As data is entered into a worksheet, Excel makes a “best guess” on the type of content it is, and formats the value automatically. By default, text values are aligned on the left, and numeric values (including dates and times) are aligned on the right. This alignment quickly shows which values Excel considers text.

### Text values in formulas

In a formula, text values require special treatment, and must be enclosed in double quotes (""). For example, the formula below uses the IF function to test a value in A1: If A1 is greater than 70, the result is “Pass”. If the value in A1 is less or equal to 70, the result is “Fail”. Notice both “Pass” and “Fail” are surrounded with double quotes. This tells Excel to treat these values as text. The double quotes will not be visible in the final result.

### ISTEXT function

To test if a value is text, you can use the ISTEXT function. In the formula below, ISTEXT will return TRUE if A1 contains text and FALSE if not:

### Empty strings

Programmers refer to text values as “text strings”. A special kind of text value an “empty string”, which means a text value with no text. Empty strings will appear as empty double quotes (""). You’ll see empty strings appear in formulas like this: Translation: if A1 is empty, return an empty string, otherwise return A1. Empty strings don’t display anything in Excel. The formula above, when A1 is empty, will return a result that looks like an empty cell.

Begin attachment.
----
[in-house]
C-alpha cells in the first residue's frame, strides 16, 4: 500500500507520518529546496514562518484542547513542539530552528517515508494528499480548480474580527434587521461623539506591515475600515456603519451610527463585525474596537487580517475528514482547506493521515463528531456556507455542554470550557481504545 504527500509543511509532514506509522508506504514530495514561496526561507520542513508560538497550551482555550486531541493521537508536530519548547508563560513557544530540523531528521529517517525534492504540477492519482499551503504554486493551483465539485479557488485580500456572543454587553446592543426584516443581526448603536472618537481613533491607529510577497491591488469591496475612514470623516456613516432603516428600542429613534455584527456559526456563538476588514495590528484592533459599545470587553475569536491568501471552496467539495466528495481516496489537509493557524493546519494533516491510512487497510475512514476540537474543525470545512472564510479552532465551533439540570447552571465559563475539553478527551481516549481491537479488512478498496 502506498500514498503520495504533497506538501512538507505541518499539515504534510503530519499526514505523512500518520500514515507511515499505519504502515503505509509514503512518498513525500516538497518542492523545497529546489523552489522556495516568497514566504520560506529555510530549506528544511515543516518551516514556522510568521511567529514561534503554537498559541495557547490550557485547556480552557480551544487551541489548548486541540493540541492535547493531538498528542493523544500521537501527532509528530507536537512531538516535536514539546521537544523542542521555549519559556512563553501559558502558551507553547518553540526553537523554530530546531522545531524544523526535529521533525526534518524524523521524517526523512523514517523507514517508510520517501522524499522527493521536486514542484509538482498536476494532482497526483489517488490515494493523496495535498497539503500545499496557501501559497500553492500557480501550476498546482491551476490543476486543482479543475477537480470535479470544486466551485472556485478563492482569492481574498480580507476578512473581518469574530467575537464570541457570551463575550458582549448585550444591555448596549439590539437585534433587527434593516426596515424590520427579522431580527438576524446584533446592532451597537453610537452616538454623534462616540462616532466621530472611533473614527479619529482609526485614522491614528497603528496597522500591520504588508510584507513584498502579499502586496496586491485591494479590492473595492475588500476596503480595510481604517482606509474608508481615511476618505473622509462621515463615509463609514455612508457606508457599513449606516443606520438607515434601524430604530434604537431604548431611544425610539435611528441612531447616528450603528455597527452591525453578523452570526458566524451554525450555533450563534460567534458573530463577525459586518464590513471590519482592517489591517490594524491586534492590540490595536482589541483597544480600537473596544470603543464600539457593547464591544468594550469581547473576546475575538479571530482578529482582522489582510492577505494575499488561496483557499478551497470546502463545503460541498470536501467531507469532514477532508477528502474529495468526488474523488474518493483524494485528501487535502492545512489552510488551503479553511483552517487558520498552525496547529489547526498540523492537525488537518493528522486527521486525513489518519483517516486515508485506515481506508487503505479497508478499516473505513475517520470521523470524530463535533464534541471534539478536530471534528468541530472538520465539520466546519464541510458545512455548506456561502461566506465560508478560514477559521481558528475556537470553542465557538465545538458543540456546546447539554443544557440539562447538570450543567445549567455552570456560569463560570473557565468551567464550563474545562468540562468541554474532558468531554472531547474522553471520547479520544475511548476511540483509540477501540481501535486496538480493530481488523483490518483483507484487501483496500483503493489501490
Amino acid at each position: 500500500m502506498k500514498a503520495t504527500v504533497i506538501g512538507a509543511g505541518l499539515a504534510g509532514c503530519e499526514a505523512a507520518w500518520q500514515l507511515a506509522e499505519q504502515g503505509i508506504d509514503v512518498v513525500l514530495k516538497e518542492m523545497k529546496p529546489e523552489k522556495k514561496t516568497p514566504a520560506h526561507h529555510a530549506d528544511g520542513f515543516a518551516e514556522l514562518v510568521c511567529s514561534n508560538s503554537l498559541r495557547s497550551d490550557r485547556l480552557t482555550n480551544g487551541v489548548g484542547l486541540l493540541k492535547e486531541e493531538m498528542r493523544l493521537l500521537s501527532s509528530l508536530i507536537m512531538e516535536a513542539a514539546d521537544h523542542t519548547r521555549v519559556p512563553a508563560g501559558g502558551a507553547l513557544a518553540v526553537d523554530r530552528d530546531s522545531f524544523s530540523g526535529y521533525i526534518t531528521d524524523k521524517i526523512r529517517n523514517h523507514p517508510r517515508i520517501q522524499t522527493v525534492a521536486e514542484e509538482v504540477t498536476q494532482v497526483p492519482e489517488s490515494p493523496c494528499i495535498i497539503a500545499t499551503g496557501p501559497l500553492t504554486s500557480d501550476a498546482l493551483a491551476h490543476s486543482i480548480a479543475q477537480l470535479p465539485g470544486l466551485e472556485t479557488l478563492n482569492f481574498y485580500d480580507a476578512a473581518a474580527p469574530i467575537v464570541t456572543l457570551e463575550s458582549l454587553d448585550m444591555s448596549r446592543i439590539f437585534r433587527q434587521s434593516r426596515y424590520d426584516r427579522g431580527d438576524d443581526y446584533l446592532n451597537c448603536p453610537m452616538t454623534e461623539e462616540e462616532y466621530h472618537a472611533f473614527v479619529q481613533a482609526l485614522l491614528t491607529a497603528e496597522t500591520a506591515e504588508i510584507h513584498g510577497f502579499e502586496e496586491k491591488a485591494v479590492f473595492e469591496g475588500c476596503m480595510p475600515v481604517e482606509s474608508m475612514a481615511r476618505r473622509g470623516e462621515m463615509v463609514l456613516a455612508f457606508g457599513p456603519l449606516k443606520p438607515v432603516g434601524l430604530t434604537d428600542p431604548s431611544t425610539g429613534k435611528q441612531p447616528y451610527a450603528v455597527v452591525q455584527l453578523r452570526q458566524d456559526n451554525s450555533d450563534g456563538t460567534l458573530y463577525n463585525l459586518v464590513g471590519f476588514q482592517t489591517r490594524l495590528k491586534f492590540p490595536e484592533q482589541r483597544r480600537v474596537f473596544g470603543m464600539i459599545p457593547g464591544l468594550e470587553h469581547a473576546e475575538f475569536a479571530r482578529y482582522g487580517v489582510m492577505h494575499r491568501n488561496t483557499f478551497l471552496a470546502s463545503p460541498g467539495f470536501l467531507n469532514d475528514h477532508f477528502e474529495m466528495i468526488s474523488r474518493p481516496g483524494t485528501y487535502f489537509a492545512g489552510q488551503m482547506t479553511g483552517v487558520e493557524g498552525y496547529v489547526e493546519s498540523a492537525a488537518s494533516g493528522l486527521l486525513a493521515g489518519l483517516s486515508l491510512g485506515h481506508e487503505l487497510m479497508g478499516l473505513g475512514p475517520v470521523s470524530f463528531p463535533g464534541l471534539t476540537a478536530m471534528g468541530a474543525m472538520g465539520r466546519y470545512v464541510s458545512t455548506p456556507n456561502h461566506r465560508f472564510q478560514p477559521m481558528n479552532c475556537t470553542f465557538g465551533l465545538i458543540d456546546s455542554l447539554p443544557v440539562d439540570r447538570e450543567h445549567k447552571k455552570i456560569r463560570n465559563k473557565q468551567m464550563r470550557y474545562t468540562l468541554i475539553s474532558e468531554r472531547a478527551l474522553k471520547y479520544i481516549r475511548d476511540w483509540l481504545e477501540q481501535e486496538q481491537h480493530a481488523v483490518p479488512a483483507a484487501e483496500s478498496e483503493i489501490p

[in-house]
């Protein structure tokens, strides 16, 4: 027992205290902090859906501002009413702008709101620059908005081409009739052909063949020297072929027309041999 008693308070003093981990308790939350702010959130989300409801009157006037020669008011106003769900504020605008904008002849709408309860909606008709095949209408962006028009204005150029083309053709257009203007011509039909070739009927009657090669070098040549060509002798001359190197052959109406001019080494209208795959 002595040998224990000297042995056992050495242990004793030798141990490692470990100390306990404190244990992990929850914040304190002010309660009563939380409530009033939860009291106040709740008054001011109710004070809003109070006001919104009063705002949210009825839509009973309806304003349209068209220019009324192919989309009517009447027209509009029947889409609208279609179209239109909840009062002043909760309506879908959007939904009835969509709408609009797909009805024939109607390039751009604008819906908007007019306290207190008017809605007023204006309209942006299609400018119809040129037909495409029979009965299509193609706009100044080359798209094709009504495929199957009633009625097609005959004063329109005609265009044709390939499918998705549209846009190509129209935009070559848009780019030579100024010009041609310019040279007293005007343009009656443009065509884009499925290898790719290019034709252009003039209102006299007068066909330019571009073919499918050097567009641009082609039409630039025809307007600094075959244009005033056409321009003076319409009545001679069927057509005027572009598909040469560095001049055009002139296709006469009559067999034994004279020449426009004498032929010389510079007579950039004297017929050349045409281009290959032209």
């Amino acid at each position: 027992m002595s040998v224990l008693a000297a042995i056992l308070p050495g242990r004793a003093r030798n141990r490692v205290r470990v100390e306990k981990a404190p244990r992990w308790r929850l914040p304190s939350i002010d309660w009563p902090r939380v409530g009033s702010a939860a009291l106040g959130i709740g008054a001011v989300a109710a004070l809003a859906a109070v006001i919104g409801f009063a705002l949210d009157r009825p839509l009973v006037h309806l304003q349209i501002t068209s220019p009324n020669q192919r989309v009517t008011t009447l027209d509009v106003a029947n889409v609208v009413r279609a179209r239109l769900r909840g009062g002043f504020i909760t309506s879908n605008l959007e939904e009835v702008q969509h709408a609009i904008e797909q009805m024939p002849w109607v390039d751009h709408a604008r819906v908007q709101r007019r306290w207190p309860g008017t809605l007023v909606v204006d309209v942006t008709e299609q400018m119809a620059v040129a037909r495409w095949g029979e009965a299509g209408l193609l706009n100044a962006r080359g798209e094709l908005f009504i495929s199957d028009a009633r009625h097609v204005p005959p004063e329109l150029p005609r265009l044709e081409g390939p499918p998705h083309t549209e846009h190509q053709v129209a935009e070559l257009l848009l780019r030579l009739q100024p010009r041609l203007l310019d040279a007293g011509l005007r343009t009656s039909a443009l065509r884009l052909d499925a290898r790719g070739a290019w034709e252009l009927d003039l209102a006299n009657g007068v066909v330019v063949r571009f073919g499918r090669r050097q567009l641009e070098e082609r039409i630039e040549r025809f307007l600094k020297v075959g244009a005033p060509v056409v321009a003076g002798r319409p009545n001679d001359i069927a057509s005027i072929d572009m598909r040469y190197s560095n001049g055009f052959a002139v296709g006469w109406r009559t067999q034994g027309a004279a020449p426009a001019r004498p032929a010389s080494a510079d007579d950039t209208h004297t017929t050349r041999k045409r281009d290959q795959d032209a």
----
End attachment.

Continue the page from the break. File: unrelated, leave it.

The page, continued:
### Enter number as text

To enter a number as text directly in a worksheet (i.e. not in a formula), precede the number with a single quote character (’). The resulting value will be text, but it will still look like a number. The single quote will not be visible. Author

### Dave Bruns

Hi - I’m Dave Bruns, and I run Exceljet with my wife, Lisa. Our goal is to help you work faster in Excel. We create short videos, and clear examples of formulas, functions, pivot tables, conditional formatting, and charts.